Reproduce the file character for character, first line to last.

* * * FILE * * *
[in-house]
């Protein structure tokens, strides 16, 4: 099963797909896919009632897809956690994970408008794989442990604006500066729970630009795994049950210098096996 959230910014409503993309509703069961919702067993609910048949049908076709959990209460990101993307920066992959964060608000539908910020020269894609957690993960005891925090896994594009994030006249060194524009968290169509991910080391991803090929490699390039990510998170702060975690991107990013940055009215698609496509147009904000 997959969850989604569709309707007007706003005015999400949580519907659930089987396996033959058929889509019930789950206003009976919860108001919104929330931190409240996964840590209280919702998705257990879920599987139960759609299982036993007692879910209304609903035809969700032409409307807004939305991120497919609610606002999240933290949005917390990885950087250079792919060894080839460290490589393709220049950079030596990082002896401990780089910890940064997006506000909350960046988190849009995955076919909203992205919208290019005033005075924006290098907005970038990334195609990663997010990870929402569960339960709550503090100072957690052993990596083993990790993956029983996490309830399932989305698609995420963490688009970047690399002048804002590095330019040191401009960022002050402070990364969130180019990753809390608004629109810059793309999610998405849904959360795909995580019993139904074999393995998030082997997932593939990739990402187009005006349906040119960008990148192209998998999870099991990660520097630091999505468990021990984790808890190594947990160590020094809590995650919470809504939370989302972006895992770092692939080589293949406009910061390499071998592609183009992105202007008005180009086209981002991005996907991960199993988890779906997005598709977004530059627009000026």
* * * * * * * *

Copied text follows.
[in-house]
């Protein structure tokens, strides 16, 4: 099963797909896919009632897809956690994970408008794989442990604006500066729970630009795994049950210098096996 959230910014409503993309509703069961919702067993609910048949049908076709959990209460990101993307920066992959964060608000539908910020020269894609957690993960005891925090896994594009994030006249060194524009968290169509991910080391991803090929490699390039990510998170702060975690991107990013940055009215698609496509147009904000 997959969850989604569709309707007007706003005015999400949580519907659930089987396996033959058929889509019930789950206003009976919860108001919104929330931190409240996964840590209280919702998705257990879920599987139960759609299982036993007692879910209304609903035809969700032409409307807004939305991120497919609610606002999240933290949005917390990885950087250079792919060894080839460290490589393709220049950079030596990082002896401990780089910890940064997006506000909350960046988190849009995955076919909203992205919208290019005033005075924006290098907005970038990334195609990663997010990870929402569960339960709550503090100072957690052993990596083993990790993956029983996490309830399932989305698609995420963490688009970047690399002048804002590095330019040191401009960022002050402070990364969130180019990753809390608004629109810059793309999610998405849904959360795909995580019993139904074999393995998030082997997932593939990739990402187009005006349906040119960008990148192209998998999870099991990660520097630091999505468990021990984790808890190594947990160590020094809590995650919470809504939370989302972006895992770092692939080589293949406009910061390499071998592609183009992105202007008005180009086209981002991005996907991960199993988890779906997005598709977004530059627009000026």